Additionally, every time someone says they’re staying because they don’t want to hurt the other person, I always gently let them know that means all they’re doing is trying to control the other person’s feelings and the other person’s experience of life — and it’s not kind. Kind is being truthful and honest about your reservations and hesitations and letting them decide if they want to stay while you (or both of you) figure things out. Ya know? It’s not kind to deceive someone — even when we’re doing it out of what we’re erroneously trained to believe is “loving”.
You really care about this person and don’t want to lose them?
I can understand this too. And, it’s normal, natural, kind, and sweet to care about someone and to enjoy their company and companionship. If this is the case, I’d recommend you tell the person how you’re really feeling (once you figure out what you’re really feeling!) and let them make the choice if they want to stay knowing they may not be the one for you. At least this way, you stay in integrity with honesty and kindness, and you give them the opportunity to do what’s right for them. The irony is that being honest with the person in this way — being open, truthful, and vulnerable — may open up a whole new and exciting dimension in your relationship, one that could bring greater intimacy, attraction, and depth.
On the other hand, if you are just using them — almost like a parent uses a pacifier with their baby — and you really know that you don’t want a future with them, then let them go and allow yourself to feel all the pain you may feel as a result of walking away from someone you care about but you know isn’t right for you. Sometimes we stay in relationships that aren’t the right fit simply because we’re afraid of feeling the temporary pain associated with walking away from someone we care about. You can care about someone and want more. You can care about someone and walk away because you know they’re not right for you and what you’re looking for. In fact, walking away under these terms is one of the kindest things you can do for yourself and the other person. It’s what loving ourselves and others unconditionally can really look like.
Side note: I did this recently with someone I dated briefly and care a lot about because I just knew that some of his lifestyle choices were not aligned with what I admire, respect, and appreciate in a romantic partner (because I am crystal clear on what I want and on my deal breakers — he had some deal breakers in there). Honoring myself and honoring him meant honoring my deal breakers and warmly, lovingly letting him go be who he is — rather than needing him to change to fit who I need him to be or resenting him for never being able to meet my needs. In other words, he’s perfect, just as he is. In fact, he’s an incredible human being and an incredible man. He’s just not right for me romantically. Make sense?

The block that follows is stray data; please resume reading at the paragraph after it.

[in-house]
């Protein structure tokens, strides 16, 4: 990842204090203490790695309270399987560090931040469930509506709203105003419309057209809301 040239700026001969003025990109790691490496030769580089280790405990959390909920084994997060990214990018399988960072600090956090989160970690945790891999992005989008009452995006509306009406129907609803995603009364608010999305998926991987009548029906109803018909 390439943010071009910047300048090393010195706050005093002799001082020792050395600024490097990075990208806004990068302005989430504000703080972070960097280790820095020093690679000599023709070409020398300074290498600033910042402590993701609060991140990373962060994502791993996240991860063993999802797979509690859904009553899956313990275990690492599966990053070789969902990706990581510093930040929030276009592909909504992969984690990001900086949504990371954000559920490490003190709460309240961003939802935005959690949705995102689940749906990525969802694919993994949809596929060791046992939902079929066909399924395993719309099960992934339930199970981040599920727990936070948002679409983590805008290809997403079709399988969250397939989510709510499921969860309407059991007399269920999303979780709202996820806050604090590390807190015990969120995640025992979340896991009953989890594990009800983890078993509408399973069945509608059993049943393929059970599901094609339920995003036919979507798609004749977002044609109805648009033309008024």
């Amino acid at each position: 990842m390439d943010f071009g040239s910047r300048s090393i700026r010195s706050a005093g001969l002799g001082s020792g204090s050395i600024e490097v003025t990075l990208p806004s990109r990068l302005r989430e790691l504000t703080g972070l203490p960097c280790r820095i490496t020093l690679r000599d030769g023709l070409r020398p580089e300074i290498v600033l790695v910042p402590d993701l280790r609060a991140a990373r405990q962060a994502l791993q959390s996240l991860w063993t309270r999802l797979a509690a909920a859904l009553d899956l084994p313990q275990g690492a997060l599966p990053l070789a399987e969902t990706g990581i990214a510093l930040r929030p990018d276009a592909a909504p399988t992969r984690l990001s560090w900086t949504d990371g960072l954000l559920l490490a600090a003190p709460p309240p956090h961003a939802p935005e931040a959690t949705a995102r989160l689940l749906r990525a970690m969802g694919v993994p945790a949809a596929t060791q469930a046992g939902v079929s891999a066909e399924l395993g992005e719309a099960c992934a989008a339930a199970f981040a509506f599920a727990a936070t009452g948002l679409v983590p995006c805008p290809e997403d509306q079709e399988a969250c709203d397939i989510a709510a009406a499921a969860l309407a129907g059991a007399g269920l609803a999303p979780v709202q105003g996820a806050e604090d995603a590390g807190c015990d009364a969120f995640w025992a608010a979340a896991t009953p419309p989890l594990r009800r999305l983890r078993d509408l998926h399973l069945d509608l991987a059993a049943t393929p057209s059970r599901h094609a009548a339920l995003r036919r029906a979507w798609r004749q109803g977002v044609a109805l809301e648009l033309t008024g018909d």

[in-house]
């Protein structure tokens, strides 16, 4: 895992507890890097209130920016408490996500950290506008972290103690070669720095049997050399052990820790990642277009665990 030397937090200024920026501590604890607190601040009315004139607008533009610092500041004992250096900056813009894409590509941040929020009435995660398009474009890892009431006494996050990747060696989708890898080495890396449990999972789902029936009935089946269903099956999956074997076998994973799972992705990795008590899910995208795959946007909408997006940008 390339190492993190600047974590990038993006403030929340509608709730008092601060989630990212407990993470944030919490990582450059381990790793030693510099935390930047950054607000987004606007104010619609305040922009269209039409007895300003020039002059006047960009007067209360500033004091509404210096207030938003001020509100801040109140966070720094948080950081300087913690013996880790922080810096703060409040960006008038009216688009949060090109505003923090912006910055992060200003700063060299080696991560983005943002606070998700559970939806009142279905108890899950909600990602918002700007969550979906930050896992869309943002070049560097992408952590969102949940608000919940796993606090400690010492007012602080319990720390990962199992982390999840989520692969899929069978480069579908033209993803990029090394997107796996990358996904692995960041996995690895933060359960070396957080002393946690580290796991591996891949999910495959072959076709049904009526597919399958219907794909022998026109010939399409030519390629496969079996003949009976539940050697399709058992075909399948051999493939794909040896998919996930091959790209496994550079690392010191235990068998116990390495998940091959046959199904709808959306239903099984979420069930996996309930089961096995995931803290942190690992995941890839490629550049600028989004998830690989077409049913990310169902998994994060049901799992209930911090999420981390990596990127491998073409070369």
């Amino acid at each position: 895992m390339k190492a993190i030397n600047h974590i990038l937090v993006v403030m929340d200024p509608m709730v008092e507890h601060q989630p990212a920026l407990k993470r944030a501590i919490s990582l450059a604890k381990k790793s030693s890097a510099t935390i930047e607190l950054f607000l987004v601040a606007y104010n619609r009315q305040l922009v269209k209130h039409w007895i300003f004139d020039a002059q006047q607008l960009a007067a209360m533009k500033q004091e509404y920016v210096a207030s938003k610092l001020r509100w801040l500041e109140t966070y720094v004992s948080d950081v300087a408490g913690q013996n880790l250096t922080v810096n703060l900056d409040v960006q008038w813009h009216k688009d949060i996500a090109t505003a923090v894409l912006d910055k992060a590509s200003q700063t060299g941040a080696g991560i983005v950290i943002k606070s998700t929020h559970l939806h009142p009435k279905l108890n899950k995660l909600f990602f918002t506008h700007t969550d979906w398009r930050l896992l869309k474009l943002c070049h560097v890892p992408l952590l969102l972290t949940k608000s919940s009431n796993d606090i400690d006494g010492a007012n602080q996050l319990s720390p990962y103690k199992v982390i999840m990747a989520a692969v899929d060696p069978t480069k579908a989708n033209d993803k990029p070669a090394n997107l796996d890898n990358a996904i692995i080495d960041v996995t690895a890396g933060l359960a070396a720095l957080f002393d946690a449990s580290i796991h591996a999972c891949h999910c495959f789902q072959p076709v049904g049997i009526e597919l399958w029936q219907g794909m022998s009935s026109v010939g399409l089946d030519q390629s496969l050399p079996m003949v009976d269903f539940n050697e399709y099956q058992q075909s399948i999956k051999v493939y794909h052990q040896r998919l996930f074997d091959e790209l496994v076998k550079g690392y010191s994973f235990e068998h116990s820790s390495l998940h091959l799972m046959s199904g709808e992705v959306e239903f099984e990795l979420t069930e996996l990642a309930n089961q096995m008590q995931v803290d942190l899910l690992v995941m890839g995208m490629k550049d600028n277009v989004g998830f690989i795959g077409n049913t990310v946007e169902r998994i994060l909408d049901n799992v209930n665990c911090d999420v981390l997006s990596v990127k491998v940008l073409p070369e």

On the flip side, many years ago, I stayed in a relationship with someone who was absolutely not the right fit for me. And because I wasn’t clear about what I wanted, nor was I clear on much of anything related to my pain, fears, and personal growth, I settled for a dynamic that was not serving to anyone. And as the woman I am now, I wish I had the information then that I’m sharing with you now; I wish I had known what I wanted and how to be in integrity with my wants and needs. Learning these strategies and tools changed my life immeasurably; it is truly mind-blowing, and more than the mind can conceive. And I feel so blessed to be able to share it all with you now. Truly.
You are afraid to be alone?
If this is the case, there’s some really powerful and important self-work for you to do here and I’m so thankful you wrote to me to learn. Because staying in a relationship that’s not fulfilling or not right for you simply because you’re afraid to be alone will always end in sadness in your inner and outer world — because you’re staying not out of love but out of need and/or out of fear. So learning ways to comfort and soothe yourself will be important for you. Learning how to be alone and be okay being alone will be important for you — and I don’t mean just being physically alone (like physically by yourself), I mean being alone emotionally – learning how to nurture yourself, talk with yourself, listen to your own thoughts and feelings, comfort and soothe yourself.
In other words, if you’re staying because you’re afraid to be alone, you have some really powerful and important areas where you’re being invited to grow as a person. And I’m really excited and happy for you. 🙂 When I learned how to nurture myself, talk with myself, listen to myself, listen to my feelings, and comfort and soothe myself — all my addictions fell away from me; I no longer needed my constant dysfunctional companions, which for me were my alcohol, TV, cigarettes, and dysfunctional relationships. I no longer needed my escapes.
If you’re staying in the relationship because you’re afraid to be alone, it’s possible that you’re using this person as an escape — just like someone would use a bottle or a smoke. But you don’t have to. You can be grateful that you’re being given the gift of seeing this beautiful, tender fear in yourself (the fear of being alone) — and you can appreciate that by being given the gift of seeing it, it means you’re ready to heal it. And you can begin teaching yourself how to be alone. I can help you with this as well. Write in to me, or search our database. We’ve got you.